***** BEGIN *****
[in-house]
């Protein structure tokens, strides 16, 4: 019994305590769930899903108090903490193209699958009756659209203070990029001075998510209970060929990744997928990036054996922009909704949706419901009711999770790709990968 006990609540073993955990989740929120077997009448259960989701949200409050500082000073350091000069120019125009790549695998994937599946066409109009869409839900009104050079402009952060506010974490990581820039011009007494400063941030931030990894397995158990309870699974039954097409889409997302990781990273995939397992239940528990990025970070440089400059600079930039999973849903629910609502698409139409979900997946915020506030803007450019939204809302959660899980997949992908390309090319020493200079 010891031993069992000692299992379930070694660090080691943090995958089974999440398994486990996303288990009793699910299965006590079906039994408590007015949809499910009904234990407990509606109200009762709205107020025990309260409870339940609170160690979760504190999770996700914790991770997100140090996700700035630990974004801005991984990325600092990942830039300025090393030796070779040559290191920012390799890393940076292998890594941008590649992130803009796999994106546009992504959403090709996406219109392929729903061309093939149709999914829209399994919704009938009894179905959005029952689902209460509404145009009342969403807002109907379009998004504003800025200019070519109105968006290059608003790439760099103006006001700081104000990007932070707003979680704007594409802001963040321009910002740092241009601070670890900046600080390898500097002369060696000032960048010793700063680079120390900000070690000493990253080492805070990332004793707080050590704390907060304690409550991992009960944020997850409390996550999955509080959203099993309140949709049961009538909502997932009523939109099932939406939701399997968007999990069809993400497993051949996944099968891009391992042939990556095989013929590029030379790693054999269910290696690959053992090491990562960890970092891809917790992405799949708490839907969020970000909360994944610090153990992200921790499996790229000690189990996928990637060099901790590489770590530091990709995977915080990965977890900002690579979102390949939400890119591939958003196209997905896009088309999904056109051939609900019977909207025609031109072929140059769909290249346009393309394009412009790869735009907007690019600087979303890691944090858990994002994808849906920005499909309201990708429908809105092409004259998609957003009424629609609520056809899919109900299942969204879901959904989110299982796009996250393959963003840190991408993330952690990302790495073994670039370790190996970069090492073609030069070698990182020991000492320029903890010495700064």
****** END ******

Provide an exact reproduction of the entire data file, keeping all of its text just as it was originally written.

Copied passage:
[in-house]
């Protein structure tokens, strides 16, 4: 019994305590769930899903108090903490193209699958009756659209203070990029001075998510209970060929990744997928990036054996922009909704949706419901009711999770790709990968 006990609540073993955990989740929120077997009448259960989701949200409050500082000073350091000069120019125009790549695998994937599946066409109009869409839900009104050079402009952060506010974490990581820039011009007494400063941030931030990894397995158990309870699974039954097409889409997302990781990273995939397992239940528990990025970070440089400059600079930039999973849903629910609502698409139409979900997946915020506030803007450019939204809302959660899980997949992908390309090319020493200079 010891031993069992000692299992379930070694660090080691943090995958089974999440398994486990996303288990009793699910299965006590079906039994408590007015949809499910009904234990407990509606109200009762709205107020025990309260409870339940609170160690979760504190999770996700914790991770997100140090996700700035630990974004801005991984990325600092990942830039300025090393030796070779040559290191920012390799890393940076292998890594941008590649992130803009796999994106546009992504959403090709996406219109392929729903061309093939149709999914829209399994919704009938009894179905959005029952689902209460509404145009009342969403807002109907379009998004504003800025200019070519109105968006290059608003790439760099103006006001700081104000990007932070707003979680704007594409802001963040321009910002740092241009601070670890900046600080390898500097002369060696000032960048010793700063680079120390900000070690000493990253080492805070990332004793707080050590704390907060304690409550991992009960944020997850409390996550999955509080959203099993309140949709049961009538909502997932009523939109099932939406939701399997968007999990069809993400497993051949996944099968891009391992042939990556095989013929590029030379790693054999269910290696690959053992090491990562960890970092891809917790992405799949708490839907969020970000909360994944610090153990992200921790499996790229000690189990996928990637060099901790590489770590530091990709995977915080990965977890900002690579979102390949939400890119591939958003196209997905896009088309999904056109051939609900019977909207025609031109072929140059769909290249346009393309394009412009790869735009907007690019600087979303890691944090858990994002994808849906920005499909309201990708429908809105092409004259998609957003009424629609609520056809899919109900299942969204879901959904989110299982796009996250393959963003840190991408993330952690990302790495073994670039370790190996970069090492073609030069070698990182020991000492320029903890010495700064």